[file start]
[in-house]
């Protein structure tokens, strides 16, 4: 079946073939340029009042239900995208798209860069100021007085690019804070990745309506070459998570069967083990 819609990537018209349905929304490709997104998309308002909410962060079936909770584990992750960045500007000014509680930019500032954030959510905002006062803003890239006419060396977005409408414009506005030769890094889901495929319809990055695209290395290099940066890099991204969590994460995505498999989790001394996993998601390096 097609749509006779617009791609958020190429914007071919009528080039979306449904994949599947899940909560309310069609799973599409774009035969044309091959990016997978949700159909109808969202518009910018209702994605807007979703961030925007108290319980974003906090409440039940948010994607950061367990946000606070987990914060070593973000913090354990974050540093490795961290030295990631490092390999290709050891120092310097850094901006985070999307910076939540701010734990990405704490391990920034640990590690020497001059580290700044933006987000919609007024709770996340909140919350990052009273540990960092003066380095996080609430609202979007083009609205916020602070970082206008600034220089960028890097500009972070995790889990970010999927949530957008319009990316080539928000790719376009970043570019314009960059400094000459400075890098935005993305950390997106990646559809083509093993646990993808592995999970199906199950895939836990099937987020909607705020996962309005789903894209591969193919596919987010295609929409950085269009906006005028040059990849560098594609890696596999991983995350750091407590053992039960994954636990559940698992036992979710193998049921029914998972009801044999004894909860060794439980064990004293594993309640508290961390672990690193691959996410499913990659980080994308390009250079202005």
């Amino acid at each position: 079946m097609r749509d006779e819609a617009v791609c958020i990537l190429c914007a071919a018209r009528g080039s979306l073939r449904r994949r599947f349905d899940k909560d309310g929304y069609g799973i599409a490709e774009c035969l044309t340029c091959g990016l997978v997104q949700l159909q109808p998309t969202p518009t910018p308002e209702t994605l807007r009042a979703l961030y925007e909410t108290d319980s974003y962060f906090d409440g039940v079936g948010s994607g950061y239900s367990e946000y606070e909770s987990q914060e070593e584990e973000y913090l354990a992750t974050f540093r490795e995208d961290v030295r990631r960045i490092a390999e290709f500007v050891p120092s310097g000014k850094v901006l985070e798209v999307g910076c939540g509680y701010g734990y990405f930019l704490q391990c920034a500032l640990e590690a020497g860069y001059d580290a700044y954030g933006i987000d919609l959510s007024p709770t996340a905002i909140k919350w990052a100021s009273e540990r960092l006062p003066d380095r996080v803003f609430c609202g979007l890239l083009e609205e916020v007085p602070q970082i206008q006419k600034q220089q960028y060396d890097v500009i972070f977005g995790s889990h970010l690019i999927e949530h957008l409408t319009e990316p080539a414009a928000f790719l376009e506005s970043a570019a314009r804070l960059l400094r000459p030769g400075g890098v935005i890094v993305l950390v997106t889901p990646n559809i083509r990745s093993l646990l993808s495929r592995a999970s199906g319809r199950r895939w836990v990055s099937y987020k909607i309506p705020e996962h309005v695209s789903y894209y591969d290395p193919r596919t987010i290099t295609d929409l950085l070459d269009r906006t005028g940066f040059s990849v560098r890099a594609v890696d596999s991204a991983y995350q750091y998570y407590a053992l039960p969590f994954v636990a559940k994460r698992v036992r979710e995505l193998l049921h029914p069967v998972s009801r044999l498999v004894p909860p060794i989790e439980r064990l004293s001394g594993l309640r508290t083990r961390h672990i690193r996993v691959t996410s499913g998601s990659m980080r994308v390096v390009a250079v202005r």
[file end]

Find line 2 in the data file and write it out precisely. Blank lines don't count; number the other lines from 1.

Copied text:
């Protein structure tokens, strides 16, 4: 079946073939340029009042239900995208798209860069100021007085690019804070990745309506070459998570069967083990 819609990537018209349905929304490709997104998309308002909410962060079936909770584990992750960045500007000014509680930019500032954030959510905002006062803003890239006419060396977005409408414009506005030769890094889901495929319809990055695209290395290099940066890099991204969590994460995505498999989790001394996993998601390096 097609749509006779617009791609958020190429914007071919009528080039979306449904994949599947899940909560309310069609799973599409774009035969044309091959990016997978949700159909109808969202518009910018209702994605807007979703961030925007108290319980974003906090409440039940948010994607950061367990946000606070987990914060070593973000913090354990974050540093490795961290030295990631490092390999290709050891120092310097850094901006985070999307910076939540701010734990990405704490391990920034640990590690020497001059580290700044933006987000919609007024709770996340909140919350990052009273540990960092003066380095996080609430609202979007083009609205916020602070970082206008600034220089960028890097500009972070995790889990970010999927949530957008319009990316080539928000790719376009970043570019314009960059400094000459400075890098935005993305950390997106990646559809083509093993646990993808592995999970199906199950895939836990099937987020909607705020996962309005789903894209591969193919596919987010295609929409950085269009906006005028040059990849560098594609890696596999991983995350750091407590053992039960994954636990559940698992036992979710193998049921029914998972009801044999004894909860060794439980064990004293594993309640508290961390672990690193691959996410499913990659980080994308390009250079202005």